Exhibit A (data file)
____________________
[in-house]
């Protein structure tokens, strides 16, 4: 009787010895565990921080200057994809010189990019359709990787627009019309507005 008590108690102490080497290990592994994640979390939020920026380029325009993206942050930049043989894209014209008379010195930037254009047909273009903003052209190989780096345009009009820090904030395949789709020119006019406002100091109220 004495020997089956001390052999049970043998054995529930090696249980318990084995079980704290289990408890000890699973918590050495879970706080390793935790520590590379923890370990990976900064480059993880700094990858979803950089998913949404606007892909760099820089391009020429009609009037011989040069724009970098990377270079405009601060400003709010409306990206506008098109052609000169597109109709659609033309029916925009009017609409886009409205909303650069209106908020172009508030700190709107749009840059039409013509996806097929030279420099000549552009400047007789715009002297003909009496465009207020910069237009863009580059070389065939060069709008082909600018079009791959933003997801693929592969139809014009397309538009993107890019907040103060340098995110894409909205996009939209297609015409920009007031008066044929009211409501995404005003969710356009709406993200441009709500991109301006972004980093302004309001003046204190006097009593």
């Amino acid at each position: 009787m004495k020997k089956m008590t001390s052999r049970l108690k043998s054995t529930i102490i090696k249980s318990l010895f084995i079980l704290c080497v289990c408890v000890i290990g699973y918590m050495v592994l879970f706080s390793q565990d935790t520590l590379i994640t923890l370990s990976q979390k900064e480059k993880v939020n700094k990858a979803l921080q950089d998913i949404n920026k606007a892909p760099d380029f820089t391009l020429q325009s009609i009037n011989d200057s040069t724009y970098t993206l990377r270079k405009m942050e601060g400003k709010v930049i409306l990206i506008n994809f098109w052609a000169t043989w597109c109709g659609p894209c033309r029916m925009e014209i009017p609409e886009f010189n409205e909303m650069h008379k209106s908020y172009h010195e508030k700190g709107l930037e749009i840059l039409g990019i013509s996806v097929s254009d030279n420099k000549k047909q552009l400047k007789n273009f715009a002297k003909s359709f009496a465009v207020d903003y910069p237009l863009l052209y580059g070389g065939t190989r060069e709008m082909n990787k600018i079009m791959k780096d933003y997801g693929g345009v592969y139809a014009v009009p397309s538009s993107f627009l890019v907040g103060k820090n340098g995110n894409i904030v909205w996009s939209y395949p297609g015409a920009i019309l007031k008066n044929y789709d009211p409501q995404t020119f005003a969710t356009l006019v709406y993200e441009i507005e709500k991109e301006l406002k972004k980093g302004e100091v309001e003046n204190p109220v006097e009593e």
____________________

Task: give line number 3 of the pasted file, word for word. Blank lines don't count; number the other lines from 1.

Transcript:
């Amino acid at each position: 009787m004495k020997k089956m008590t001390s052999r049970l108690k043998s054995t529930i102490i090696k249980s318990l010895f084995i079980l704290c080497v289990c408890v000890i290990g699973y918590m050495v592994l879970f706080s390793q565990d935790t520590l590379i994640t923890l370990s990976q979390k900064e480059k993880v939020n700094k990858a979803l921080q950089d998913i949404n920026k606007a892909p760099d380029f820089t391009l020429q325009s009609i009037n011989d200057s040069t724009y970098t993206l990377r270079k405009m942050e601060g400003k709010v930049i409306l990206i506008n994809f098109w052609a000169t043989w597109c109709g659609p894209c033309r029916m925009e014209i009017p609409e886009f010189n409205e909303m650069h008379k209106s908020y172009h010195e508030k700190g709107l930037e749009i840059l039409g990019i013509s996806v097929s254009d030279n420099k000549k047909q552009l400047k007789n273009f715009a002297k003909s359709f009496a465009v207020d903003y910069p237009l863009l052209y580059g070389g065939t190989r060069e709008m082909n990787k600018i079009m791959k780096d933003y997801g693929g345009v592969y139809a014009v009009p397309s538009s993107f627009l890019v907040g103060k820090n340098g995110n894409i904030v909205w996009s939209y395949p297609g015409a920009i019309l007031k008066n044929y789709d009211p409501q995404t020119f005003a969710t356009l006019v709406y993200e441009i507005e709500k991109e301006l406002k972004k980093g302004e100091v309001e003046n204190p109220v006097e009593e």